Saturday, 27 November 2010

Mastermind - First Round Heat 14/24

It’s back to the normal routine this week following last week’s celebrity shenanigans for Children in Need. First into the chair was Matthew Coombs. He had chosen as his subject the Special Air Service. This round started a little hesitantly, but once he got into his stride Matthew didn’t look back, and sped through the rest of the round to finish with an excellent 16. To put that into perspective, it left him needing 11 in GK to put himself onto the repechage board at least. That’s not a huge hurdle in a 2 and half minute round, but time would tell whether he could manage it or not.

Sally Jones is a returning contender. She’s probably better known for her stints on BBC Breakfast Time a few years ago, but in Nancy’s series of 2008/9 she won a first round heat with the short stories of Saki, and was second to Nancy in her semi final, when she took the life and career of Billie Jean king. A good bit of previous form. I can understand why you’d want to have another go if you get to the semis, and you’re only beaten by the eventual series winner. Tonight Sally took on “The Novels of Evelyn Waugh” and I’m afraid it did not go well. Sally got an early one wrong, and that seemed to drain her of confidence. Her usually highly reliable memory just refused to furnish her with the facts she needed from the relevant books, and she struggled through to score 3.

Our third contender tonight also has a bit of previous form, although not in Mastermind. Student Edmund Dickinson was the star of the St. John’s Oxford team in the 2006 series of University Challenge, and was also one of the members of the Oxford University Quiz Society whose letter was printed in The Independent was published following the controversial decision to disqualify the 2009 Corpus Christi winning team. The Oxford University Quiz Society has produced some superb quizzers, and so Mr. Dickinson certainly needed to be taken seriously. His subject was Formula 1 1960 – 1980, and with such a relatively short time frame, as you might expect the questions were very testing. It didn’t matter, since he raced away to a fine 15.

Robin Ball’s specialist subject, “The Life and Career of Charlie Chaplin” was my favourite this evening. I read Chaplin’s autobiography about 10 years ago, and I still remembered enough to get my fair share of answers. Robin looked terribly nervous in the chair and I’m sure that nerves must have affected his performance. Some of those he missed of course he would have known – for example that the dancing bread roll sequence is from The Gold Rush. He finished with 5 points.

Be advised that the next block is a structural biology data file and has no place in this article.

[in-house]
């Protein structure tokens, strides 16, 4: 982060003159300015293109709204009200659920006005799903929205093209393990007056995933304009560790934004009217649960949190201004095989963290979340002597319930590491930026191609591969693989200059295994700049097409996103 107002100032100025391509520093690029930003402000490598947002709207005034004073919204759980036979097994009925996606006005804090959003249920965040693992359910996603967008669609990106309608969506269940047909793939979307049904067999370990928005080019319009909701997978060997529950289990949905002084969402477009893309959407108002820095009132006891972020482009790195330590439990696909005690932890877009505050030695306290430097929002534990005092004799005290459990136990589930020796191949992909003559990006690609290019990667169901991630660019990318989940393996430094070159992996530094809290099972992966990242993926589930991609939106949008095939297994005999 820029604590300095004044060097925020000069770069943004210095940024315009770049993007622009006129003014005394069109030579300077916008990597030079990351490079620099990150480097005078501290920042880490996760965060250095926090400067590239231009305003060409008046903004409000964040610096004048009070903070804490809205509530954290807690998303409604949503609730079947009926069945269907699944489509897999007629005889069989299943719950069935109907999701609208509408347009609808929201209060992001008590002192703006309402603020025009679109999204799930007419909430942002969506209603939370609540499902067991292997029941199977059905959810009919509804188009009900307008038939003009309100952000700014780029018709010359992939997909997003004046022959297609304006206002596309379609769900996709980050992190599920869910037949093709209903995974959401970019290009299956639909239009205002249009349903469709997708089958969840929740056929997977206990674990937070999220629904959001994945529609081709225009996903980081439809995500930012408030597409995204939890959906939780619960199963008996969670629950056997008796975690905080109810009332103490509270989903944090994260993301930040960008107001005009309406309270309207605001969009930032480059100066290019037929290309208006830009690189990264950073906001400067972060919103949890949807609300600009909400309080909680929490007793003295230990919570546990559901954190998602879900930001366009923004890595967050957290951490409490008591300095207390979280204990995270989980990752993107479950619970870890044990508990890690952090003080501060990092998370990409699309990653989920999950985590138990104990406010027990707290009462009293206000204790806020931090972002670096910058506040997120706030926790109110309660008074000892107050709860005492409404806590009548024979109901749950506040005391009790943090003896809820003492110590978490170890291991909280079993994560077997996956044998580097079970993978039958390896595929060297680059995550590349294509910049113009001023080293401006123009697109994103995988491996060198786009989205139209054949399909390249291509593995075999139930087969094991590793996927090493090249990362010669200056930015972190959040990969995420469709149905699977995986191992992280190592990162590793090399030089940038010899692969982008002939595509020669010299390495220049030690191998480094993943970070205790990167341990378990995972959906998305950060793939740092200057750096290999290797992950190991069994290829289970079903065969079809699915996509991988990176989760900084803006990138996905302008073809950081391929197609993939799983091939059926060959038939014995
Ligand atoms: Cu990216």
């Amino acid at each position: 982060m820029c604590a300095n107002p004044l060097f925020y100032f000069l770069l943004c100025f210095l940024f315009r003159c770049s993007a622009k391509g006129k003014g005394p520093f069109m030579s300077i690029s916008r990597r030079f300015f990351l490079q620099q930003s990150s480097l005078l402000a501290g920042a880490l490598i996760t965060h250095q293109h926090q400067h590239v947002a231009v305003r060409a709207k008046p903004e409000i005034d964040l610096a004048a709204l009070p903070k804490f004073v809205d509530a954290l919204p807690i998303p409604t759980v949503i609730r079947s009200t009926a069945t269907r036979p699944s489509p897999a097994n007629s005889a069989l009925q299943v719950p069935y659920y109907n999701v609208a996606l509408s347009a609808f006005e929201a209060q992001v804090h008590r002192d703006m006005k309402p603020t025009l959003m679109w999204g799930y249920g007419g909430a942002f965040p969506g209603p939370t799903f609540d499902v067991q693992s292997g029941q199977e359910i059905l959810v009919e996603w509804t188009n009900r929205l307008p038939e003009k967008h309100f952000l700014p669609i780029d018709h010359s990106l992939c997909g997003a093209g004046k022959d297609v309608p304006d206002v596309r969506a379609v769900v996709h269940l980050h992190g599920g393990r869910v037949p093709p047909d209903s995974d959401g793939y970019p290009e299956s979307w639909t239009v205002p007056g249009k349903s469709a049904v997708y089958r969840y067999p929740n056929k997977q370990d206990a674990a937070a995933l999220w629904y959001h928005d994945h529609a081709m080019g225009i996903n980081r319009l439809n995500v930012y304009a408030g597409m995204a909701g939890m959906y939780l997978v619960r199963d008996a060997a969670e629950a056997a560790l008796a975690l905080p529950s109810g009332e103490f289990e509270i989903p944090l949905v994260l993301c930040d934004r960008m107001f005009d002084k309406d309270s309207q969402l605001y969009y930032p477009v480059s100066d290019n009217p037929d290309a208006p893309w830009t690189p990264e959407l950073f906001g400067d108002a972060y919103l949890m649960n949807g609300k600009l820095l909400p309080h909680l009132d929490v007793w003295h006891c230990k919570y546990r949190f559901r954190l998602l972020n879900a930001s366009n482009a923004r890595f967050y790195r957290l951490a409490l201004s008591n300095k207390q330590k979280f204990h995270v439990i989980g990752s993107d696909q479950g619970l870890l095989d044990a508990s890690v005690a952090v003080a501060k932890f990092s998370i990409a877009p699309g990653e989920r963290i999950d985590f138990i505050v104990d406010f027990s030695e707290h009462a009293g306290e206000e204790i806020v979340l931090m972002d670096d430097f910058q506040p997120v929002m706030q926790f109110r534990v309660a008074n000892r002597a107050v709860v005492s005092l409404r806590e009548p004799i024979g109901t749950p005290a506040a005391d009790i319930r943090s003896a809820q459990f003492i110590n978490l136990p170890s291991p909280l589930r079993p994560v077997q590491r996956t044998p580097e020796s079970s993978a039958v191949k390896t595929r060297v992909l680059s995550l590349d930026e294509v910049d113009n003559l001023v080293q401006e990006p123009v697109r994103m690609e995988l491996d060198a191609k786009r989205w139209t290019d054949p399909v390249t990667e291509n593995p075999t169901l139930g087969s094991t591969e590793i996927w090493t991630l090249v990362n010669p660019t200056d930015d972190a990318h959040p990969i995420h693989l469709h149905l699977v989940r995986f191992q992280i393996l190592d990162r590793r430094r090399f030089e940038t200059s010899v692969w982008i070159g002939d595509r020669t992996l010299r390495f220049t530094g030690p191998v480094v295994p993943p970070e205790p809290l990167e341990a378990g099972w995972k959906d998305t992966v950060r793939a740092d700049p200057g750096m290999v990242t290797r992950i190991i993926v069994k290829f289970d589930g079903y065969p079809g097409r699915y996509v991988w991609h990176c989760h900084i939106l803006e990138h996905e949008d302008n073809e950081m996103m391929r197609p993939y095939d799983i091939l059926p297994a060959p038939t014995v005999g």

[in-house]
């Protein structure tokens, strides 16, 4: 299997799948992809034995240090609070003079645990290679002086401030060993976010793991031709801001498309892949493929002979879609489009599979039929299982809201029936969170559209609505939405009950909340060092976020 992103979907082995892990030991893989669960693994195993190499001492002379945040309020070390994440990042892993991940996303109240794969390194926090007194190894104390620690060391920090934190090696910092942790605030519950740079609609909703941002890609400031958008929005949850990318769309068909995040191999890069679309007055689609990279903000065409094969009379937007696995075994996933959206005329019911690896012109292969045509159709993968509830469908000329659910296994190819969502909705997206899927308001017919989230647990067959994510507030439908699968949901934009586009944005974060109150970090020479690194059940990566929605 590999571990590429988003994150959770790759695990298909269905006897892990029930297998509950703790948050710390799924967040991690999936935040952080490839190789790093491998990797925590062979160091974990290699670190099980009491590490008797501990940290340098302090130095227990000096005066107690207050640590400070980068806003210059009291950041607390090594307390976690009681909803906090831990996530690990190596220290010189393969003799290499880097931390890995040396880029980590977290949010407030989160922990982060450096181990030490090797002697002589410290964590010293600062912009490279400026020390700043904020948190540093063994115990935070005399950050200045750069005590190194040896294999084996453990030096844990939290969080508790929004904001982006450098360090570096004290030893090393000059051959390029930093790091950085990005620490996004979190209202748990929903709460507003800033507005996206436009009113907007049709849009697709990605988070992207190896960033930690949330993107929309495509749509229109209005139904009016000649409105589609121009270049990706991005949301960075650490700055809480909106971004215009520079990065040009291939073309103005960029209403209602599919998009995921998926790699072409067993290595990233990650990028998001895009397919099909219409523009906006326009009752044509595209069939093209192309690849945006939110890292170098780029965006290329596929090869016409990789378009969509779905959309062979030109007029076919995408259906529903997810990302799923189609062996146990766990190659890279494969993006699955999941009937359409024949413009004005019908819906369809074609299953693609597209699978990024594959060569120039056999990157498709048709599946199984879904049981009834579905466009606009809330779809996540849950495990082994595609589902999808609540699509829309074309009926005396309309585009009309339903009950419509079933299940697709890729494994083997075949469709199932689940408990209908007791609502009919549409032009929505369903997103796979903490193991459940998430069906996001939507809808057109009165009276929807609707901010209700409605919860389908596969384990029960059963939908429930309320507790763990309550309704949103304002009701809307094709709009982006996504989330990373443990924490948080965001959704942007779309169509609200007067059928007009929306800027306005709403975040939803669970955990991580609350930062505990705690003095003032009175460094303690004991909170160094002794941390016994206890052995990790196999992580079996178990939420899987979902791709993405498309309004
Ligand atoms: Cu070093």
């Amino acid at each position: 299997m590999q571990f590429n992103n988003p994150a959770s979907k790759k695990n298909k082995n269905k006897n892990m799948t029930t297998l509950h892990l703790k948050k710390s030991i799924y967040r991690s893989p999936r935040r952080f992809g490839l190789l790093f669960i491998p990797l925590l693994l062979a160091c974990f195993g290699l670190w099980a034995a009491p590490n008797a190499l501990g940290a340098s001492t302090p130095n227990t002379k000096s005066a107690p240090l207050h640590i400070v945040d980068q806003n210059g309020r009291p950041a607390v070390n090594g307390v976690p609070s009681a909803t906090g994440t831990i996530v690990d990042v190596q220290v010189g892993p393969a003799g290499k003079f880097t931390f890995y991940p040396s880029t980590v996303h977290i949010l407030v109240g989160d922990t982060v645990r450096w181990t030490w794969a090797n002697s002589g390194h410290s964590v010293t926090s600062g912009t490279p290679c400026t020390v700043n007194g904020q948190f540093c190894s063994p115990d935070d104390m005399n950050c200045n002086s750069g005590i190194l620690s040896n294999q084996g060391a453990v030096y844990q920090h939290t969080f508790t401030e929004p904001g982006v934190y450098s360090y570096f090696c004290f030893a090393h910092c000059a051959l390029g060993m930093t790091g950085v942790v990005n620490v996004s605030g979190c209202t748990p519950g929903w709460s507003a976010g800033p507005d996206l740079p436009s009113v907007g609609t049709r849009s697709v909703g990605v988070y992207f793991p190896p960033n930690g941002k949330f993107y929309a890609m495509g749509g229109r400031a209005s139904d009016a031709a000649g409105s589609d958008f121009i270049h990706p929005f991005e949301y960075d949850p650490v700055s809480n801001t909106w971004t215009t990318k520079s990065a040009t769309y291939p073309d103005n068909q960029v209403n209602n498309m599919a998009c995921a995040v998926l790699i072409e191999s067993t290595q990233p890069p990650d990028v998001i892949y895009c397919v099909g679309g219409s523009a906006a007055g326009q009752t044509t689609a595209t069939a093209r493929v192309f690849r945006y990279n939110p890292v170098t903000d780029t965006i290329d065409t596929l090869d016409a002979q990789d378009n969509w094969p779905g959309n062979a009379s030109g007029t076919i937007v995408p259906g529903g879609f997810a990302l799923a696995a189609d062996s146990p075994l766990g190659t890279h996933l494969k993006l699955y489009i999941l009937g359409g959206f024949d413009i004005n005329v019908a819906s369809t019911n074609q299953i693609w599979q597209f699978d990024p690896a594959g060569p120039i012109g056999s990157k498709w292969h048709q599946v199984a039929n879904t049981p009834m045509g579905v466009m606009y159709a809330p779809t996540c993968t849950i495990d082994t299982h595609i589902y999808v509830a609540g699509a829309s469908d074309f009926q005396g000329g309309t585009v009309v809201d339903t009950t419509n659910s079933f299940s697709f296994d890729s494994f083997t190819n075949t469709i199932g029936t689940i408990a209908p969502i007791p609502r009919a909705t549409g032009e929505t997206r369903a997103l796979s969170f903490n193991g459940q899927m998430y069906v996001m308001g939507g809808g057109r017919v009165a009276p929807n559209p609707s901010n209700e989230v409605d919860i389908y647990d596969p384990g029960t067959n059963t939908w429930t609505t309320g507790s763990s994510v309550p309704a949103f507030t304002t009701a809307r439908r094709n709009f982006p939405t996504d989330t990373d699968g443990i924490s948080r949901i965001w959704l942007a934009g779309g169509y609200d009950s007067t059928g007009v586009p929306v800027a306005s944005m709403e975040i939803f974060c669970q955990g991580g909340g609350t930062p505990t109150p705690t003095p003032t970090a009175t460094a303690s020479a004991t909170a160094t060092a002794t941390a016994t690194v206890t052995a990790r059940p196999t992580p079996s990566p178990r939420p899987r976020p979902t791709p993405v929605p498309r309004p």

The contest for the win and qualification for the next round was a two horse race, then. Still, Sally and Robin had their rounds to complete first. It must be hard knowing what to say to a contender returning to the chair in this situation. Personally I feel that the least said is the better. John was only being nice, I’m sure, when he said to Sally that he bet she was kicking herself for picking a novelist who wrote so many books. But I can’t see that it would have made her feel much better. Likewise when he told Robin that he had picked a tough subject. In 2008/9 Sally managed 10 in both of her GK rounds, which is not at all bad, and gave her the hope of maybe 12 or 13 in this one. Well, she didn’t quite manage that, but did score 11. John called her score of 14 ‘highly respectable’ with forgivable hyperbole. Certainly respectable, John. Robin too finished with 14, adding 9 on GK.

Edmund Dickinson needed 12 to put himself onto the repechage board. He did considerably better than that. He was by far the pick of the contenders on GK tonight, and rushed through a good set of questions to score 15. That was a good performance. More importantly it set a really challenging target for Matthew. Make no mistake, scoring 15 on even a two and a half minute round isn’t easy. You need knowledge, obviously, but you also need rhythm, huge concentration and not a little presence of mind. Matthew couldn’t manage it. In the end he could only muster another 9 correct answers, to finish with 25. Now that, John, IS highly respectable, but it wasn’t enough to put him onto the repechage board. So well done Edmund. A good performance, and good luck in the semis.

The Details

Matthew Coombs The History of the SAS 16 - 09 - 425 – 4
Sally JonesThe Novels of Evelyn Waugh 3 - 311 - 314 – 6
Edmund Dickinson Formula 1 1960 – 1980 15 - 115 – 330 – 4
Robin BallLife and Films of Charlie Chaplin5 - 29 - 314 – 5

Current Highest Scoring Runners-Up

Nick Mills – 34 – 4
Hamish Cameron – 30 – 2
Anne Skillen - 30 -7
James Collenette - 29 – 2
Duncan Byrne – 27 - 2
Ian Packham - 27 – 7

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